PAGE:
Ladies and gentlemen: we have a date! Paramount has announced the release date for Star Trek 3. This date is just 3 months shy of the 50th anniversary date of debut of Star Trek: The Original Series back in 1966 on NBC.
To replace JJ Abrams (who had to leave to focus on Star Wars: The Force Awakens), the franchise has brought in Justin Lin to direct the movie. Originally Robert Orci had been hired to replace Abrams as the director of the Star Trek 3 since he wrote the first two reboot films. However, he has stepped away from the director's chair but remains on the project as a producer along with Abrams.
Justin Lin is known for directing three of the Fast and Furious films.
Harlan Ellison, the multi-award-winning writer of science fiction and fantasy, had a stroke last week and is recovering in a Southern California hospital. He is grumpy -- and everyone considers that a good sign.
Patton Oswalt tweeted: "'I gotta go do some physical therapy on my stupid ... arm.' -- actual quote from when I spoke to Harlan Ellison earlier. He'll be fine."
Ellison expects to spend several weeks doing physical therapy and then be released.
Last Summer my husband broke out his complete collection of Stargate SG-1 DVDs and watched them in order, not skipping one episode. Stargate SG-1 was a series based on the motion picture Stargate, which originally starred Kurt Russell and James Spader. The series recast the two leads and had greater success on the small screen than in the theater. Stargate SG-1 aired for a remarkable ten years from 1997 to 2007. The series was first shown on the cable channel Showtime in and then later on the Sci-Fi Channel.
Over the couple of months it took to view all 214 episodes and the two films made for DVD, we not only saw Colonel Jack O'Neil and his SG-1 team battle the wicked Apophis and his army of Jaffa, the relentless Replicators, and the overbearing Ori, we also got to learn in very vast detail the lives of the team outside of their work lives. We learned O'Neil's pain of losing his son and his joy of fishing, our hearts were tugged as we witnessed many of Samantha Carter's failed relationships, we learned how Daniel Jackson lost his parents and how he was perceived by his college classmates, and we watched as former Jaffa, Teal'c, attempted to fit in with Earth's lifestyle. Although not every episode was memorable, I came to the realization that we, the sci-fi fan community, are being shortchanged these days when it comes to science fiction on television.
Beginning around 2007, just as Stargate SG-1 was finishing its run, the Sci-Fi Channel (now known as Syfy), and other cable channels started to cut episode orders of their series. Instead of getting 20 to 22 episodes a season, shows got cut to 18, and currently Syfy series like Defiance and Lost Girl get 13 episodes each and summer favorite, Falling Skies on TNT, has only 10 episodes per season. These short season series, although well liked, leave a lot to be desired.
One of the major problems about shortened seasons is that it takes sometimes over a year to get new episodes. Last Summer, my husband and never missed an episode of Defiance, but I can barely recall the characters and the major plot points now that it is about to start its second season. In order to get back up to speed, it will be necessary to binge watch the show. When sci-fi series have a longer season arc, it can be broken up and aired throughout the year, bridging the gap between seasons. Perhaps many people will not even bother to watch season two because they have forgotten about the show or lost interest. Even with the advent of Facebook and other social sites, it takes a lot to keep a fan base going strong.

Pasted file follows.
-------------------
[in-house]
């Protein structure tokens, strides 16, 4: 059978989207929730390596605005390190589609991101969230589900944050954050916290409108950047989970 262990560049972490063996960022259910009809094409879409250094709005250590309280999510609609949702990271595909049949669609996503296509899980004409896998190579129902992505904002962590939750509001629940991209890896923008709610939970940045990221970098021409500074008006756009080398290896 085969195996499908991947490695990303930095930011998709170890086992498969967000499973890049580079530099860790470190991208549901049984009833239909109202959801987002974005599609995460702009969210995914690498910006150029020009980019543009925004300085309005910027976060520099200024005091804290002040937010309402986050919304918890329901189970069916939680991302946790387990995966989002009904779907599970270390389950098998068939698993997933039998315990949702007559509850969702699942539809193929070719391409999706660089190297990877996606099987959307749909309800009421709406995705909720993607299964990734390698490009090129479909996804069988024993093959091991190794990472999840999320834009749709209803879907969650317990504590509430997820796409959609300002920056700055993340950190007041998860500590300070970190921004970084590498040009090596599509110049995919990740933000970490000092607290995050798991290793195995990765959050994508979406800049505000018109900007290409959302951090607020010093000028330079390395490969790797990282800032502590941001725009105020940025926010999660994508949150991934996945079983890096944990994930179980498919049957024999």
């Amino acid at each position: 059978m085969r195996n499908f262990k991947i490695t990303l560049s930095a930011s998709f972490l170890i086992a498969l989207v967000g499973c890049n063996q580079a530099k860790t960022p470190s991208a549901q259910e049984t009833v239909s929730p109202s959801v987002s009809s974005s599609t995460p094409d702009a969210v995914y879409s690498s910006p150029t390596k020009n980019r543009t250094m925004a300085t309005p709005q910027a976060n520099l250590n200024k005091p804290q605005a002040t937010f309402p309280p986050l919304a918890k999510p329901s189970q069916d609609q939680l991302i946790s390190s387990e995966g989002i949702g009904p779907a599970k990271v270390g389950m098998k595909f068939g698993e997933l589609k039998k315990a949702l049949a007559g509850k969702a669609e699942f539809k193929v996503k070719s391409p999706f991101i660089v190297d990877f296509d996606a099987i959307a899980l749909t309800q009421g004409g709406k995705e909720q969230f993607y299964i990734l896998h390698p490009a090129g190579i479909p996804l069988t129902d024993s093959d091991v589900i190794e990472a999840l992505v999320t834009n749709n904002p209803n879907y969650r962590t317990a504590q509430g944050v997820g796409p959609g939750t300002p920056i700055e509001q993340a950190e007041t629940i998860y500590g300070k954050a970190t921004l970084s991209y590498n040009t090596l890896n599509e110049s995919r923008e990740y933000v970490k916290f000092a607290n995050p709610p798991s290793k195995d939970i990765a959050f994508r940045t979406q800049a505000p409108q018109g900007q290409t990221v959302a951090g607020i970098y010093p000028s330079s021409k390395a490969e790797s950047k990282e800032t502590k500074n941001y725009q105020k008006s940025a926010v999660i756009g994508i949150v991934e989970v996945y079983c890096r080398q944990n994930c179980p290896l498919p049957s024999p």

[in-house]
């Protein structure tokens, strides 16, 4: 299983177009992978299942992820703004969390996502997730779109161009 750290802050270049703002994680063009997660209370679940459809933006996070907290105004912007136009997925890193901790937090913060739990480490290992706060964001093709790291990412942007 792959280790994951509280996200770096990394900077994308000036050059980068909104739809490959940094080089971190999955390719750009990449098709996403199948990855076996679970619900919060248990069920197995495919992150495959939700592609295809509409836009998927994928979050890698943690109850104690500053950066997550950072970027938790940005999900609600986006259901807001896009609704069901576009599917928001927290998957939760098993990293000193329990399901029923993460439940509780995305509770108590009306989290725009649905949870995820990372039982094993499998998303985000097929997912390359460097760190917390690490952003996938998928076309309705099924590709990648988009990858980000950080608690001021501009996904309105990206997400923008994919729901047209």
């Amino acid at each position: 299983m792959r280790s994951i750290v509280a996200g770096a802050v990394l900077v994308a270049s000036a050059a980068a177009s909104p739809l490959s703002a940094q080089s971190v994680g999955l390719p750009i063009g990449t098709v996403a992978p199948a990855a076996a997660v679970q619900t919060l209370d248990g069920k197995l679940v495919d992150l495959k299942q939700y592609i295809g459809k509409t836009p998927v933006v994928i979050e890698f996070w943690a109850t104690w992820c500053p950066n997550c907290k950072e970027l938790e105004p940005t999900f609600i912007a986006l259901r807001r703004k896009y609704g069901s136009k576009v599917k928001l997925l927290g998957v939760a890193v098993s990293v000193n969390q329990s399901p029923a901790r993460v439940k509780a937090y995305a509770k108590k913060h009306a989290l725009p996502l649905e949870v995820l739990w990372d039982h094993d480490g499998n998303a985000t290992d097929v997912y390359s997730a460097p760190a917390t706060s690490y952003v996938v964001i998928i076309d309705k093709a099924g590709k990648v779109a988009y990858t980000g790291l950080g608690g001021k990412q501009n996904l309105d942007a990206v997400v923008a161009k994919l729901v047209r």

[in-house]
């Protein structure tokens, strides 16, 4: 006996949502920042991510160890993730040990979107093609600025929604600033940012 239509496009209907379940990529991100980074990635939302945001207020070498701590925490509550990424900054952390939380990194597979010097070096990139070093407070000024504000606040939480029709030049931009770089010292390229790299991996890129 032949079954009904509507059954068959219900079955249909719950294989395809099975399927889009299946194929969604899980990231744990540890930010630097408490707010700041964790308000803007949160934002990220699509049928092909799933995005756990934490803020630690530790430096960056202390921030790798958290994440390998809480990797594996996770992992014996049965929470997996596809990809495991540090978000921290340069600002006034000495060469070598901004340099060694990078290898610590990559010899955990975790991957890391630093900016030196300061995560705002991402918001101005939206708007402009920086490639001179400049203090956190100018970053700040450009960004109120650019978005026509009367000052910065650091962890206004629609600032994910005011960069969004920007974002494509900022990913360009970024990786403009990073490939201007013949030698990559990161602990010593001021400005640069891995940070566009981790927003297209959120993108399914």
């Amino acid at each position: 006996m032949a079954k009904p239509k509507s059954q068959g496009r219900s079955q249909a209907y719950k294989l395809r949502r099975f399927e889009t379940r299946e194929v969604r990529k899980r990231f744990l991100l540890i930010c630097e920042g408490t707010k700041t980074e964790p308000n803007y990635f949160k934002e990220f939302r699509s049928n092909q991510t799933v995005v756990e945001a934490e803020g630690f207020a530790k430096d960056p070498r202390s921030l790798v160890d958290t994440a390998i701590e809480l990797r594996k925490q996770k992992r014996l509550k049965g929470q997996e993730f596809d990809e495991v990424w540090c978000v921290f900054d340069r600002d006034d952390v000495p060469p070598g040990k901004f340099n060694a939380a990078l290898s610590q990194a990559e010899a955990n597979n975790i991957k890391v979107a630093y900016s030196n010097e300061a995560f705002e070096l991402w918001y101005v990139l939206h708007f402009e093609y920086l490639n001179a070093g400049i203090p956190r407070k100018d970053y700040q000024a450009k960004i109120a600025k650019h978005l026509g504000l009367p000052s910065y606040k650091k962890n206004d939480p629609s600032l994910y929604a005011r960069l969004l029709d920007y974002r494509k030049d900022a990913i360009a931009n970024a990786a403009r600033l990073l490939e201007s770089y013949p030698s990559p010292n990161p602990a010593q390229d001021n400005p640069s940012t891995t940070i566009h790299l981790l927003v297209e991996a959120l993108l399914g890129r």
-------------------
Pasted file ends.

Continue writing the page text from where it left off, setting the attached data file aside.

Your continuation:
Another negative to shorter seasons is that series writers do not have much room to be creative and branch out from their main story arcs. Sci-fi series like the Star Trek franchise, which had between 24 to 26 episodes a season had an opportunity to go beyond their core story plots and characters and show different aspects of their imaginary world. If Star Trek: The Next Generation had been relegated to only 13 episodes a season, we would have most likely never seen Captain Picard play his Holodeck alter-ego Dixon Hill in episodes like "The Big Goodbye" or been charmed by Data's version of Sherlock Holmes in "Elementary, My Dear Data". Star Trek: Voyager would most likely been void of the "Captain Proton" episodes since the writers being relegated to plotting out 13 episodes would have had to base most of their storylines about getting back to the Alpha Quadrant. The myriad of sub-plots and character arcs have helped Star Trek, as a whole, to endure over the years even though no incarnation has been on the television since 2005.
One of the largest issues with having short seasons is that most of the characters do not have the time they need to develop and grow. The bulk of the episodes have to be about moving the plot forward, therefore in order to keep the audience interested, most short series creators these days focus their shows on which characters will live or die during the season. Take for instance the highly popular AMC series "The Walking Dead". Regular viewers have got accustomed to anticipating major cast deaths near the middle and during the last episode of the season, and when they die, Twitter and Facebook accounts go nuts for a brief time, then it is back to watching and waiting for the next slaughter of characters. It is hard to get attached to a character when you know that they may be dead after the commercial break, and even if they have been around for a while, how well did you, as the viewer get to know them? There is just not time to write those little memorable moments that make characters endearing and enduring to the audience. Even though "The Walking Dead" is popular now, will it still be a staple in households ten years after the series is over? What was Rick's wife name again?* Did you have to think about it? How about the Star Trek: The Next Generation fans out there? Do you remember the name of Captain Picard's fish?** I bet you do.